Despite the increasing popularity of CFLs and LEDs, I still love the warm glow and aesthetic design of a traditional incandescent. After all, I can't imagine lighting up a good, old-fashioned roadside arrow with fluorescent light.

That's why I had to admire this vintage sign I discovered at Gizmodo this morning. That and the reassuring disclaimer that this strange alternative to gas "is in no way harmful to health, nor does it affect the soundness of sleep." Reportedly, they still display these at the historic National Hotel in Jamestown, California.

I've recreated the sign in two versions you can print yourself and display at home.

The GIF is optimized for a typical letter-size sheet and the PDF is vectorized for lossless resizing.

I recommend printing on a nice antique-style paper stock.

Well, look at all the ghosts and ghoulies we've got here! Aren't you adorable! And what are you supposed to be? A chupacabra! How clever! And it looks like we've even got La Llorona here, too! What a little sweetheart you are. Did your mommy help you with your costume?

Well, kids, let's fill those bags up with some holiday goodies ...

Halloween in the Time of Cholera

Steven Martin's passion is collecting antique opium-smoking paraphernalia. (No, go back and read that again; it's not Steve Martin.) He's even published a book on the subject. But for about the past 5 years, he's also been working on a collection of vintage Halloween photographs.

He's decided to share them with us this year and has been posting a new one to his Flickr set every day this month.

Halloween in the Time of Cholera

Ghosts in the Library

Last year, the official blog for the Encyclopaedia Brittanica (did you know there was one?) featured a list of haunted libraries across the U.S. and around the world. ... Continued

One of the most intriguing things about urban exploration, at least for me, is the archaeological aspect — discovering the tangible remnants of recent history. I find it fascinating to see things as they once were, even a few short decades ago.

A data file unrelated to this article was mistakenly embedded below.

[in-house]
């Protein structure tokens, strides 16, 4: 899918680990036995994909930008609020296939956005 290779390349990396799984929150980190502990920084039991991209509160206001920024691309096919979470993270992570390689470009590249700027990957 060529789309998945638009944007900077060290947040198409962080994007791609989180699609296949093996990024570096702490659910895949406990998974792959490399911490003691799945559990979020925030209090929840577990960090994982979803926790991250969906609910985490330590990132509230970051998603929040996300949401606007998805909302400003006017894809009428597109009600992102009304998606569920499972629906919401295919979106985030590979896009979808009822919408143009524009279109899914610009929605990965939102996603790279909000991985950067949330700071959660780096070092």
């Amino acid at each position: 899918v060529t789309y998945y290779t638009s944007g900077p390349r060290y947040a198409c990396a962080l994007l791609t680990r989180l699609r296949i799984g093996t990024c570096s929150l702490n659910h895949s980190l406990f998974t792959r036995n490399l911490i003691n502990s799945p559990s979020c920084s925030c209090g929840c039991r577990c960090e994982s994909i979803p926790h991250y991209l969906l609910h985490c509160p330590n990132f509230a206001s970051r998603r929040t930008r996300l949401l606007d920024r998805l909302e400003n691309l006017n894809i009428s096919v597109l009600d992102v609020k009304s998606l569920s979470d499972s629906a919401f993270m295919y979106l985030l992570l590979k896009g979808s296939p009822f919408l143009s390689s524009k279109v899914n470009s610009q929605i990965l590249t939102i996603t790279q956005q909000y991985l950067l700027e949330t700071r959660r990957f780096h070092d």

Unfortunately, by the time most of us uncover an urbex site, dozens of vandals have already been there, grabbing up or destroying anything of cultural value.

A man in Lancashire, England, however, has recently hit the jackpot. Developer Alan Duffy, who purchased a building presumably with plans to renovate it, opened the door to his new property and discovered an outdated corner shop and ice-cream parlor that closed about 40 years ago with products still on the shelves, which have laid untouched ever since.

Such English corner shops were the convenience stores of their time, offering a small selection of cigarettes, sweets, medicines and other sundry items. Among those discovered in Duffy's shop are kidney pills, old chocolates, something called "dulcet cream" and a 1971 issue of Titbits magazine. Lying on a counter was also an old invoice dated to 1927. ... Continued

Did you know Thorazine is ideal to calm senile agitation? Were you aware that a thorough Lysol douche can ensure happy married love? I bet you didn't know that the wrong coffee can lead to child abuse or that flies, the most dangerous insects known, can lead to infant death.

Now, before you laugh at how gullible 20th-century consumers were, don't forget Smilin' Bob and the miracle, girth-increasing properties of male-enhancement herbs.

Still, ads of the past are amusing. And often very, very disturbing.

See Weirdomatic's Old Creepy Ads and Creepy Vintage Advertising at Found in Mom's Basement to see what I mean.